[Entertainment Today, June 23, 2000]
To you, the Dead may be loved ones, relatives, friends.
To you, the Dead may be those who wronged you, and those you hope are charbroiling like chickens in Hell.
Whether a channeler of 10,000 year old men named Grak or cynical bastard, you can’t help but wonder what life would be like if you could receive messages from those who’ve passed from this realm. Would it be via a voice, a dream, waking symbology or, as in Woody Allen’s “Oedipus Wrecks” segment of the film New York Stories, your not-so-dearly departed mother berating you across the skies of Manhattan?
When I first saw medium John Edward on CNN’s Larry King Show, I could not turn away, as he took call after call, validating the Dead friends and lovers of callers with specific details and passing along messages of hope and joy.
Edward is a clairaudient primarily, using mostly what he hears to connect two planes of existence. In talking to him prior to a recent Learning Annex appearance, I found a decidedly non-New Age figure, wearing a Casper (the Friendly Ghost) tee shirt and jeans, and talking straight talk like anybody who lives in Queens.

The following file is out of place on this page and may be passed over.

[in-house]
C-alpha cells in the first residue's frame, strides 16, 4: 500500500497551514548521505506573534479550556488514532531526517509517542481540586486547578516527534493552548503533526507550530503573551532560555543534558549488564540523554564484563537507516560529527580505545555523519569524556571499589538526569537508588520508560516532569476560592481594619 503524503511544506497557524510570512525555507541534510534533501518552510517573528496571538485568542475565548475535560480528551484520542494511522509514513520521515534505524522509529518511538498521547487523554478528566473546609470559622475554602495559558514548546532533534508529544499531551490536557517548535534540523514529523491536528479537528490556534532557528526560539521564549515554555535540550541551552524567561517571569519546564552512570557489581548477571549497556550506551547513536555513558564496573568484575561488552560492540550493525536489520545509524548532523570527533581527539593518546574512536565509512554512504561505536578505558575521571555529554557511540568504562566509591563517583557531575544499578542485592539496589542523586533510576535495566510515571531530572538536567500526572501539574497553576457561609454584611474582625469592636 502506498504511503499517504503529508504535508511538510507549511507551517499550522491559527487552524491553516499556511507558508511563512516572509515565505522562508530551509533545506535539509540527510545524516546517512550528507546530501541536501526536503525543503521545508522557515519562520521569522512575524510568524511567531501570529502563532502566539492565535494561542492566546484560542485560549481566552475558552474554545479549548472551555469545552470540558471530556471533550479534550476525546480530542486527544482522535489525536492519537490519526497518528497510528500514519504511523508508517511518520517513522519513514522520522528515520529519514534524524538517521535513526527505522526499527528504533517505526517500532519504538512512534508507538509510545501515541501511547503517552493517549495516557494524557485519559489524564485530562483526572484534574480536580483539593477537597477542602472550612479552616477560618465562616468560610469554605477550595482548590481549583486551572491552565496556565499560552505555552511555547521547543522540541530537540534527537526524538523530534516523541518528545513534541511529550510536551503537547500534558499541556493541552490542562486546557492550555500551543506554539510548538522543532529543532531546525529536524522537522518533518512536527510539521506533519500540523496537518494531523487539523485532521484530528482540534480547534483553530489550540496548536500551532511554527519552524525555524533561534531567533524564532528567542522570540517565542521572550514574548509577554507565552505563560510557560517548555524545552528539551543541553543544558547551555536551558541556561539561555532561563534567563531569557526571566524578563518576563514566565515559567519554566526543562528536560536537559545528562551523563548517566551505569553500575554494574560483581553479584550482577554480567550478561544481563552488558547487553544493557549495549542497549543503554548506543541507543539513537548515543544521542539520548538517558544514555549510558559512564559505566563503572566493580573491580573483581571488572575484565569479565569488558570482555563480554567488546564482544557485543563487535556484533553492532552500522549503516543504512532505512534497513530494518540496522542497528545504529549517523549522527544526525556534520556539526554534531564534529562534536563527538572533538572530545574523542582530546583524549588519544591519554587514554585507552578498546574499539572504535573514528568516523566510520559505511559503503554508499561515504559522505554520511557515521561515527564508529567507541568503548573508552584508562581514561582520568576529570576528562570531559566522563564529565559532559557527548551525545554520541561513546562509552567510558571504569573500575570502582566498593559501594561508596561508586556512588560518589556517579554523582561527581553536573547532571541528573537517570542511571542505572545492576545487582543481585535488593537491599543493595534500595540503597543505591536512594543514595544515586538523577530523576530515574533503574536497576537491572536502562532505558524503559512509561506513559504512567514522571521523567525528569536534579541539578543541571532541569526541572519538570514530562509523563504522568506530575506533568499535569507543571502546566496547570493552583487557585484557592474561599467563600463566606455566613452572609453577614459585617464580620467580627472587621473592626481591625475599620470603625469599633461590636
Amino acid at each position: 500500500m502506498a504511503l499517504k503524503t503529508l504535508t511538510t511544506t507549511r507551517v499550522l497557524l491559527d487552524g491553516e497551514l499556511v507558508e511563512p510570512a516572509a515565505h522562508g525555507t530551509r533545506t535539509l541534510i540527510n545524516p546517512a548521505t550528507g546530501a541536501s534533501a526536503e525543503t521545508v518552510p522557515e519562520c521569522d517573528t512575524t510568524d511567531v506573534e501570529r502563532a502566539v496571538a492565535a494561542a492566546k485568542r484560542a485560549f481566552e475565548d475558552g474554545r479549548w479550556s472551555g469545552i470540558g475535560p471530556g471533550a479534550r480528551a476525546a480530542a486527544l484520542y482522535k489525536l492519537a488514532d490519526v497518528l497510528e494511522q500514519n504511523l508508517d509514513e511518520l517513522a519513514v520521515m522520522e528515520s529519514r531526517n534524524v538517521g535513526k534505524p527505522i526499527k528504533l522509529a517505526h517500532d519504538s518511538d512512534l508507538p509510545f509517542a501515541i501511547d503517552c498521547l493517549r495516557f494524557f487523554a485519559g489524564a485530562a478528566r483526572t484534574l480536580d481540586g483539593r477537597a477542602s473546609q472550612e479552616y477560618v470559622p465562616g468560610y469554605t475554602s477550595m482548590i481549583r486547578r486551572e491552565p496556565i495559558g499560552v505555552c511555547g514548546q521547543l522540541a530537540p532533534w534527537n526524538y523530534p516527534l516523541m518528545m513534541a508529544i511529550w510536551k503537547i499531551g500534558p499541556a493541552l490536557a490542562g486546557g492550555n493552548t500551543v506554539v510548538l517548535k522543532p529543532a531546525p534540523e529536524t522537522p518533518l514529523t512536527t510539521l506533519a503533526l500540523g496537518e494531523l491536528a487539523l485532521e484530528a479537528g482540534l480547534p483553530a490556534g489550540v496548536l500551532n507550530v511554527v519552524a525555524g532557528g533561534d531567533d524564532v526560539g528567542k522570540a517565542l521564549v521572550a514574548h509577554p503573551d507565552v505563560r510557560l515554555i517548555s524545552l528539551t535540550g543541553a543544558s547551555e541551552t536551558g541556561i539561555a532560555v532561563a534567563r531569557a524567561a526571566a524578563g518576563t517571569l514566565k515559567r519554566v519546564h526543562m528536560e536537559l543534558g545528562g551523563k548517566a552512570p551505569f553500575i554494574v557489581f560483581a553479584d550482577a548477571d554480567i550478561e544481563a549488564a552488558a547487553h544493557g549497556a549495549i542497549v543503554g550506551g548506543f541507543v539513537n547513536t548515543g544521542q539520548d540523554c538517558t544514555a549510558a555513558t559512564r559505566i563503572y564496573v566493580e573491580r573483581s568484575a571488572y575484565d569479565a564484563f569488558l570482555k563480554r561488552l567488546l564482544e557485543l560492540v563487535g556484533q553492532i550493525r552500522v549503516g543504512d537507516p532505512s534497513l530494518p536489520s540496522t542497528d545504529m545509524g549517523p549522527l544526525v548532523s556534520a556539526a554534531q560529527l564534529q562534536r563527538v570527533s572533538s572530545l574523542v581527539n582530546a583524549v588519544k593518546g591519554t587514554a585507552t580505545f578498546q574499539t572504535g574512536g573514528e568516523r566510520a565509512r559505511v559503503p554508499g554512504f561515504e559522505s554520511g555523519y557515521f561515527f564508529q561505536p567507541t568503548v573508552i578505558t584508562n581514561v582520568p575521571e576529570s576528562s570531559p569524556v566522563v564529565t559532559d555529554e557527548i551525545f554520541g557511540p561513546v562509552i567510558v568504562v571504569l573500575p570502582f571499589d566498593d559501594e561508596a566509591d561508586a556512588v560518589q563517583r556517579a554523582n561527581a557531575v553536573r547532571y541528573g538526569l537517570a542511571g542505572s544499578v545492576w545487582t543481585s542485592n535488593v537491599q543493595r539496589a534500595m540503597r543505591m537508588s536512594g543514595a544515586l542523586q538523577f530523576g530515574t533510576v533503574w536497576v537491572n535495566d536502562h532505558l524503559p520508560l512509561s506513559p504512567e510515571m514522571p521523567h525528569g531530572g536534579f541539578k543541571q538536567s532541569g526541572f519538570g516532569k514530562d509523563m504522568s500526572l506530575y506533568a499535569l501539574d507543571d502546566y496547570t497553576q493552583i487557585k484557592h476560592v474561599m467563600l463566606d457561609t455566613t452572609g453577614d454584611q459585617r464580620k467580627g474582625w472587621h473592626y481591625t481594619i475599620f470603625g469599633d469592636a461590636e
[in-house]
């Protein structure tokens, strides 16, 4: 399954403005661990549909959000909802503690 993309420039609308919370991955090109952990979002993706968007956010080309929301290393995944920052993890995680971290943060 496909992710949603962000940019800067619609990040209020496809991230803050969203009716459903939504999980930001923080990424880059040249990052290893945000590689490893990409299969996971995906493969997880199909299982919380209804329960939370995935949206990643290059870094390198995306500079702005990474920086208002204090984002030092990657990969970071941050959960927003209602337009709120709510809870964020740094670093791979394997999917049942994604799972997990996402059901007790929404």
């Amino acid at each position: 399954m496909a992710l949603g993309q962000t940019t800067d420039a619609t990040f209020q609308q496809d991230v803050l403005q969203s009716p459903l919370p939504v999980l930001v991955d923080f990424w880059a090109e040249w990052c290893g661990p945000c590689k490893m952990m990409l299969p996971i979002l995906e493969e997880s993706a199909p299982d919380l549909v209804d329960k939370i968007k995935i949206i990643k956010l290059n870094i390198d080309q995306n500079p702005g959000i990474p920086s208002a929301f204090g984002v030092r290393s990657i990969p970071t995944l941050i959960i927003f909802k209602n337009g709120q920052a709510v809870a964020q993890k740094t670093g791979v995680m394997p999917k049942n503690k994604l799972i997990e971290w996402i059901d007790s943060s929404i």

He came into the work as a disbeliever when, at the age of 16, his grandmother had a reading with a medium who heard her long-dead grandfather picking out a tune on a mandolin, an instrument he in fact had taught himself to play. He assumed she was a mind-reader, until predictions she made that day started coming true.
Working with a group of mediums (media?) at the University of Arizona, Edward has found the emotional need of those who have lost others to impact the ability to give readings. He’s currently working on a TV show to air later this year on the Sci-Fi Channel, entitled Crossing Over. One of the subjects had waited thirty years to get a message from his father. In another instance, the producers asked Edward to do a reading on a person brought in and instead, he received information for a member of the crew standing off to the side.
Edward has been given the nickname “The Terrier” because of his tenacity working with audiences, even when they do not recognize the information he receives. Sometimes, he will hear a name from a person’s past and get the sounds right and the name wrong. Other times, he will have startling clarity. He connected with the one woman in the ballroom of five hundred people whose daughter had been murdered, confirmed it via details and relayed a healing message.
There is a religiosity to this work, when you turn and look at the impact made on those people, knowing they will never be the same, that something has been healed.
“Someone in this area lost someone who fell through the ice and drowned,” Edward says, pointing to a part of the crowd.
Sure enough, a young woman is brought to tears, confirming Edward’s assertion the friend was an Indian and died not of drowning but hypothermia.
Edward refuses to disbelieve what he hears, even when his subjects are unsure in the moment as to a certain significance. “I have a rock on my desk,” he explained, “and it has one word on it: ‘TRUST.’”